12. #12
    Older I get, Better I was velonomad's Avatar
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    Quote Originally Posted by froze
    Machine braking surface doesn't mean a dam thing, see: http://yarchive.net/bike/rims.html
    Ok you posted a Google of an endless Rec Bicycles Jobst Brandt prattle about rim strength and MA40 failure. Though I do agree with him on the longterm effects of hard anodizing( that is why I like the MA3 & CR18).
    The argument over machining the braking surface has been argued all over the internet for the last 10 years and Jobst seems to be in every argument . The argument centers around how much machining is done on the rim wall. on light rims like for instance the Mavic open pro which has a wall thickness of about 1.5 mm. Machining takes off an average of .5mm though Jobst claims they are inconsistant. Jobst argues it is nothing more than a marketing ploy to make us all buy more rims. Ok

    Those people with practical experince are saying the life of the rim is reduced a few thousand miles which they argue is the compromise for the smoother braking action. I and apparently a few other folks are willing to give up a few thousand miles for the smoother braking.

  13. #13
    Senior Member bhchdh's Avatar
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    Go for the A719, you will not be disapointed.

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    Is the Sun CR18 really as good as the others, for 50% price?
    mi yu mi yu

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    Quote Originally Posted by velonomad
    Those people with practical experince are saying the life of the rim is reduced a few thousand miles which they argue is the compromise for the smoother braking action. I and apparently a few other folks are willing to give up a few thousand miles for the smoother braking.
    I disagree with your assessment on the smoother braking action. A pinned and welded rim if properly done is just as smooth as a machine rim. I ride on Torelli's that are not machined and they stop very smooth as all my other rims that were not machined. The older rims from the early 70's on back needed to be sanded where the joint was to smooth out the joint so the brakes would not grab the joint and cause a unsmooth braking action especially the cheap to medium price rims, most if not all the top of the line ones never needed to presanded! However after time the brakes would eventually smooth out the joint anyway, we sanded them to speed up the process before riding on new rims. Therefore the machining process does nothing except add those record grooves onto the rims and the company can charge more for their rims! And I've owned older Mavic rims before the age of machining and NEVER had issues with their joints causing unsmooth braking which is the very reason Mavic gives in their marketing for going to machining!!! It truly is BS as Jobst pointed out. Most riders today have NEVER rode on a jointed rim so they cannot compare the differences unless they got their hands on a cheap jointed rim that came with a bike as original equipment then they cry they got cheap and rough braking rims.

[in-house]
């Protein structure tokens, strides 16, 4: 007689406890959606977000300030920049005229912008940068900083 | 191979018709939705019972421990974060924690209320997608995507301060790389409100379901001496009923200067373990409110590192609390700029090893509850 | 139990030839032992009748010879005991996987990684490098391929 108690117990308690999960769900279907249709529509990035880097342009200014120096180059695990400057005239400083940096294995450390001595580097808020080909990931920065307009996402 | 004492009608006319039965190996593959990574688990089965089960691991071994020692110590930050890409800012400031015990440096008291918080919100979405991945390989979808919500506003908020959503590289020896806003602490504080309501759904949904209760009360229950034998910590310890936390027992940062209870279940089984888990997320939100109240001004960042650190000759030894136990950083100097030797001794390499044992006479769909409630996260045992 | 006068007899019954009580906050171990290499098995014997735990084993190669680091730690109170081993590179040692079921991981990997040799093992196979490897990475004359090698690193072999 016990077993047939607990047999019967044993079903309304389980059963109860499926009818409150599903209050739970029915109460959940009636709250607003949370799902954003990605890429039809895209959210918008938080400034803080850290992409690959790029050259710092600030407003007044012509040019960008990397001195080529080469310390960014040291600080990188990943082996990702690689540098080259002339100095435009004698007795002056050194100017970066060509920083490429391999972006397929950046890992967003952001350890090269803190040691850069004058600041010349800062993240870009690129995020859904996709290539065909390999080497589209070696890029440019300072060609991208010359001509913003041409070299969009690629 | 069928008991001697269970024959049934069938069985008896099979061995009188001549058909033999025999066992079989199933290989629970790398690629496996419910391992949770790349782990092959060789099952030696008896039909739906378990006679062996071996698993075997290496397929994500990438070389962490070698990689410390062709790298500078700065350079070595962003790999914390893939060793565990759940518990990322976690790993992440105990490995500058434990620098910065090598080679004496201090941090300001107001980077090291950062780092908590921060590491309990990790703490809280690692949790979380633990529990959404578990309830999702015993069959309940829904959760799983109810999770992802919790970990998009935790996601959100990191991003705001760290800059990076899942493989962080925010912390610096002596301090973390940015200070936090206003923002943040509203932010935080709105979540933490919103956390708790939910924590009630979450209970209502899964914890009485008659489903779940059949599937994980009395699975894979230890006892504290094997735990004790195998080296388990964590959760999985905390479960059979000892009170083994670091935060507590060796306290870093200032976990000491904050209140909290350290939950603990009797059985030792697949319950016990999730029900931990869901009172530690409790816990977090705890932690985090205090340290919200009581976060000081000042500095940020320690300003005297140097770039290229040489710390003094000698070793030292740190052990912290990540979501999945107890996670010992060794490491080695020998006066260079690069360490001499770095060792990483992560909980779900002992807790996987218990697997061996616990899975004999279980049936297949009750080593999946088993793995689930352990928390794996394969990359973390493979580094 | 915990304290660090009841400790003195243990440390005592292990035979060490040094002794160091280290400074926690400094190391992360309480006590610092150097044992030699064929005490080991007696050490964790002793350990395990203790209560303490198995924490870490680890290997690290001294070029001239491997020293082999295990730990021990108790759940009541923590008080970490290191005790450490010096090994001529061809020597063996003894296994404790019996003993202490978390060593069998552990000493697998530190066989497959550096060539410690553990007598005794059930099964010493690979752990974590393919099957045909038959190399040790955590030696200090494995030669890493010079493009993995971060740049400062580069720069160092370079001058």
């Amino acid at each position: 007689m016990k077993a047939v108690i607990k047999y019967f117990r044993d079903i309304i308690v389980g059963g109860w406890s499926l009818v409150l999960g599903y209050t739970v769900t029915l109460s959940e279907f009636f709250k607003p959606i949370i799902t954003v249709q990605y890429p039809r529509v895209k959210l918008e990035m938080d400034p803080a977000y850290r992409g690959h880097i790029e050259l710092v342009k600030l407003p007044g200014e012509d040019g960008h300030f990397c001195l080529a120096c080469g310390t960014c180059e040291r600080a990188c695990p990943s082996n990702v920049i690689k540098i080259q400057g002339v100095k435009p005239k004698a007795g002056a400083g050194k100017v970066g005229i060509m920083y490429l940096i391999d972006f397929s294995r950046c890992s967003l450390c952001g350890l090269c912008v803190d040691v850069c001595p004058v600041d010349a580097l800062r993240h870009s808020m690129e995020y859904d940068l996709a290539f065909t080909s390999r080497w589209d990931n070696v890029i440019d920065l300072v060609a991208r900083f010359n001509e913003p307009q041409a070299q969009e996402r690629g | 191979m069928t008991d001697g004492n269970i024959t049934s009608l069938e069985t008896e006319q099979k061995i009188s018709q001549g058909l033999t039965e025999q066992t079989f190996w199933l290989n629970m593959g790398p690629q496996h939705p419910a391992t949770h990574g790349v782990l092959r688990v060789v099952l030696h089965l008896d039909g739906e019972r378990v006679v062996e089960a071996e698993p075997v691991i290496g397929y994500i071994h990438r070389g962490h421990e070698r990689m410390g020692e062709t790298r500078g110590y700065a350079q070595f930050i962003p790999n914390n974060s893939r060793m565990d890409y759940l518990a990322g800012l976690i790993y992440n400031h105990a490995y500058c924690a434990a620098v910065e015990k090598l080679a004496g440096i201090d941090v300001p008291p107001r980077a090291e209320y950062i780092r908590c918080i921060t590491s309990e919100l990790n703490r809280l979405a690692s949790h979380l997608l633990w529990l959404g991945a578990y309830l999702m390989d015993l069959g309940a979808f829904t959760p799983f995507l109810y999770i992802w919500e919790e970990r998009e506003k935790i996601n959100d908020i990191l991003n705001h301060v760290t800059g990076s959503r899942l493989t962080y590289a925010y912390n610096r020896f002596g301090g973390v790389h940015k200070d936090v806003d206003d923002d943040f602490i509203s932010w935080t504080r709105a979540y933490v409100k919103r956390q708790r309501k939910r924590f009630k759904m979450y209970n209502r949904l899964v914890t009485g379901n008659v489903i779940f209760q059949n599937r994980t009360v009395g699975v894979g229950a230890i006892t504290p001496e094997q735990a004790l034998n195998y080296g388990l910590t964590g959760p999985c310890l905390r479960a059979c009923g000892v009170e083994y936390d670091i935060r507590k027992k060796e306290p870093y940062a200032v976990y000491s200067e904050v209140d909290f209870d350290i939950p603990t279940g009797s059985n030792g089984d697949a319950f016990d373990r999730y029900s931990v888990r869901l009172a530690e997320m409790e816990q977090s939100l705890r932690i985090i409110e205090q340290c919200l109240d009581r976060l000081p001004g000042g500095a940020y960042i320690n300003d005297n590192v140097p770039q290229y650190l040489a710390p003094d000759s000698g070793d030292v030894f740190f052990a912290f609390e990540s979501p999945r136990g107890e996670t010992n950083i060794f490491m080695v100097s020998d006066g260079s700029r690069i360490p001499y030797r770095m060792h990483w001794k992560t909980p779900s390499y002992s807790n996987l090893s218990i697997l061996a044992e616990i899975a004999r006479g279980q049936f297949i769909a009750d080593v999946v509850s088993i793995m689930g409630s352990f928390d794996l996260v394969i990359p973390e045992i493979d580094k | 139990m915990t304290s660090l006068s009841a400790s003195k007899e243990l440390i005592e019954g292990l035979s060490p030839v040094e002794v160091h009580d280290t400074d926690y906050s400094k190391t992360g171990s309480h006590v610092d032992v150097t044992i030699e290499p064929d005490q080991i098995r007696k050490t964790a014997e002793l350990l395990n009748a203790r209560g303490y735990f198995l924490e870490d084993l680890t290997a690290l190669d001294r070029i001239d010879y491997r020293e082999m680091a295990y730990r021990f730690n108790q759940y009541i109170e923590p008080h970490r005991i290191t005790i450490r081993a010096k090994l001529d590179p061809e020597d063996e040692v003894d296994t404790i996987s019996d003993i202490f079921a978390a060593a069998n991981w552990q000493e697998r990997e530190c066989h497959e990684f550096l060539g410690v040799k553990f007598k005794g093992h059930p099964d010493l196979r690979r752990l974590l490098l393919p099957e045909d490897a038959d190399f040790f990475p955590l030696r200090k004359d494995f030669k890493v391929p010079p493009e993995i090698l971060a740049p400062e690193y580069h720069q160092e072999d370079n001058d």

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    nun
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    Quote Originally Posted by lacarp
    I followed your link a tried to read all of the info and discussions. I have never seen so much info on the metalurgy and thermodynamics of rims & braking in my life! The author is certainly a fam of Mavic MA2 rims of old. He definitely builds a strong case against hard anodized rims and the need for machined sidewalls. His statements about aluminum rims without reinforcing eyelets gauling from the spoke nipples makes me think twice about the Velocity Dyad rims. The one thing that was lacking was a recommendation for what rims to use that are currently being manufactured. That is really what I'm really after. There seem to be reasons listed for why NOT to use many rims, but an absence of reasons why TO use a specific rim.
    Velocity Dyads are a deep V section and are designed to work without eyelets. They are a very tough rim
    and will work just as well as the Mavic 719. As for the whole anodizing thing. I'd rather break on a hard anodized surface than on an aluminum oxide coated sutface which is what untreaded aluminum becomes.
    If you've ever had a pice of bare aluminum in your hands you'll know that AL is a reactive metal and constantly fornms and sheds an oxide layer. Bare AL needs to be passivated, bring on the anodizing!

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    nun
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    Quote Originally Posted by lacarp
    I followed your link a tried to read all of the info and discussions. I have never seen so much info on the metalurgy and thermodynamics of rims & braking in my life! The author is certainly a fam of Mavic MA2 rims of old. He definitely builds a strong case against hard anodized rims and the need for machined sidewalls. His statements about aluminum rims without reinforcing eyelets gauling from the spoke nipples makes me think twice about the Velocity Dyad rims. The one thing that was lacking was a recommendation for what rims to use that are currently being manufactured. That is really what I'm really after. There seem to be reasons listed for why NOT to use many rims, but an absence of reasons why TO use a specific rim.
    Sun CR18, Velocity Dyad, Mavic 719. All will workk for touring, all are excellent. Buy one and ride. Make sure you have a good hub though.........

  18. #18
    Senior Member metal_cowboy's Avatar
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    I like the A719's. I am a big rider and I ride the A719's year round with no problems. Great rim for the money. I ride on tires ranging from 700x25 - 700x37.
    Rivendell Alantis, Rivendell Rambouillet, Klein Adroit, Co Motion Big AL

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    Quote Originally Posted by froze